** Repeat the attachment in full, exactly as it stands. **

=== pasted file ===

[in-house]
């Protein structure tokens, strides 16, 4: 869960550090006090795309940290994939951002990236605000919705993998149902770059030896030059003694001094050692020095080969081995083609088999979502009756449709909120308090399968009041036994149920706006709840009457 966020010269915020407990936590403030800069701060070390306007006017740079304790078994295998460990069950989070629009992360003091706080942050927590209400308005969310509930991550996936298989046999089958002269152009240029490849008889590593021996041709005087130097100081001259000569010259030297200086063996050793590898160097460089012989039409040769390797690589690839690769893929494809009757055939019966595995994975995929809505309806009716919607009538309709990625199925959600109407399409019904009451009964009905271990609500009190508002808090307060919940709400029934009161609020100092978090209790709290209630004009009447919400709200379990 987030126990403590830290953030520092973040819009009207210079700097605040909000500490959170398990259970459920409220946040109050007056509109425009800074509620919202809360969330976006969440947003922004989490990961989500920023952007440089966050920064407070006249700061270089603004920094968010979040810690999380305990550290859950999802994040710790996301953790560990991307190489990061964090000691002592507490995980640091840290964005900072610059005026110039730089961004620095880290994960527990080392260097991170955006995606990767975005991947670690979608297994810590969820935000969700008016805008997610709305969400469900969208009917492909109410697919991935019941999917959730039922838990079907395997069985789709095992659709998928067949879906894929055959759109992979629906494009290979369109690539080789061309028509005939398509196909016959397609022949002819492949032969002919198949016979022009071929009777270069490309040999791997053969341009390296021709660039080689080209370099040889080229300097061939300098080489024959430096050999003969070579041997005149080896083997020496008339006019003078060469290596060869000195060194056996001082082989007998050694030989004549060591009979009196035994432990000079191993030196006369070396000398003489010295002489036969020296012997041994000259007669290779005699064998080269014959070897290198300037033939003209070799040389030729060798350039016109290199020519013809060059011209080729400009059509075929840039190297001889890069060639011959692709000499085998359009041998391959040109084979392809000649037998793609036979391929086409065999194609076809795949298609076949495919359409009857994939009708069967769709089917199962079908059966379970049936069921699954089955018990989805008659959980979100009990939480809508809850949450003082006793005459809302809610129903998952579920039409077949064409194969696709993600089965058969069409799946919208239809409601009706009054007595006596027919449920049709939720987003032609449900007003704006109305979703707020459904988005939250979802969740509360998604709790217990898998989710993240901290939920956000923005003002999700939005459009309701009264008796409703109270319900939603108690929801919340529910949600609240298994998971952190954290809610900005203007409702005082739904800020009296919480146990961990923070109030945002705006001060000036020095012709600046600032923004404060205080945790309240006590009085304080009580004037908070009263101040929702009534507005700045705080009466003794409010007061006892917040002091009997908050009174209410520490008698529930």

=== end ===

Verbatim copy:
[in-house]
């Protein structure tokens, strides 16, 4: 869960550090006090795309940290994939951002990236605000919705993998149902770059030896030059003694001094050692020095080969081995083609088999979502009756449709909120308090399968009041036994149920706006709840009457 966020010269915020407990936590403030800069701060070390306007006017740079304790078994295998460990069950989070629009992360003091706080942050927590209400308005969310509930991550996936298989046999089958002269152009240029490849008889590593021996041709005087130097100081001259000569010259030297200086063996050793590898160097460089012989039409040769390797690589690839690769893929494809009757055939019966595995994975995929809505309806009716919607009538309709990625199925959600109407399409019904009451009964009905271990609500009190508002808090307060919940709400029934009161609020100092978090209790709290209630004009009447919400709200379990 987030126990403590830290953030520092973040819009009207210079700097605040909000500490959170398990259970459920409220946040109050007056509109425009800074509620919202809360969330976006969440947003922004989490990961989500920023952007440089966050920064407070006249700061270089603004920094968010979040810690999380305990550290859950999802994040710790996301953790560990991307190489990061964090000691002592507490995980640091840290964005900072610059005026110039730089961004620095880290994960527990080392260097991170955006995606990767975005991947670690979608297994810590969820935000969700008016805008997610709305969400469900969208009917492909109410697919991935019941999917959730039922838990079907395997069985789709095992659709998928067949879906894929055959759109992979629906494009290979369109690539080789061309028509005939398509196909016959397609022949002819492949032969002919198949016979022009071929009777270069490309040999791997053969341009390296021709660039080689080209370099040889080229300097061939300098080489024959430096050999003969070579041997005149080896083997020496008339006019003078060469290596060869000195060194056996001082082989007998050694030989004549060591009979009196035994432990000079191993030196006369070396000398003489010295002489036969020296012997041994000259007669290779005699064998080269014959070897290198300037033939003209070799040389030729060798350039016109290199020519013809060059011209080729400009059509075929840039190297001889890069060639011959692709000499085998359009041998391959040109084979392809000649037998793609036979391929086409065999194609076809795949298609076949495919359409009857994939009708069967769709089917199962079908059966379970049936069921699954089955018990989805008659959980979100009990939480809508809850949450003082006793005459809302809610129903998952579920039409077949064409194969696709993600089965058969069409799946919208239809409601009706009054007595006596027919449920049709939720987003032609449900007003704006109305979703707020459904988005939250979802969740509360998604709790217990898998989710993240901290939920956000923005003002999700939005459009309701009264008796409703109270319900939603108690929801919340529910949600609240298994998971952190954290809610900005203007409702005082739904800020009296919480146990961990923070109030945002705006001060000036020095012709600046600032923004404060205080945790309240006590009085304080009580004037908070009263101040929702009534507005700045705080009466003794409010007061006892917040002091009997908050009174209410520490008698529930």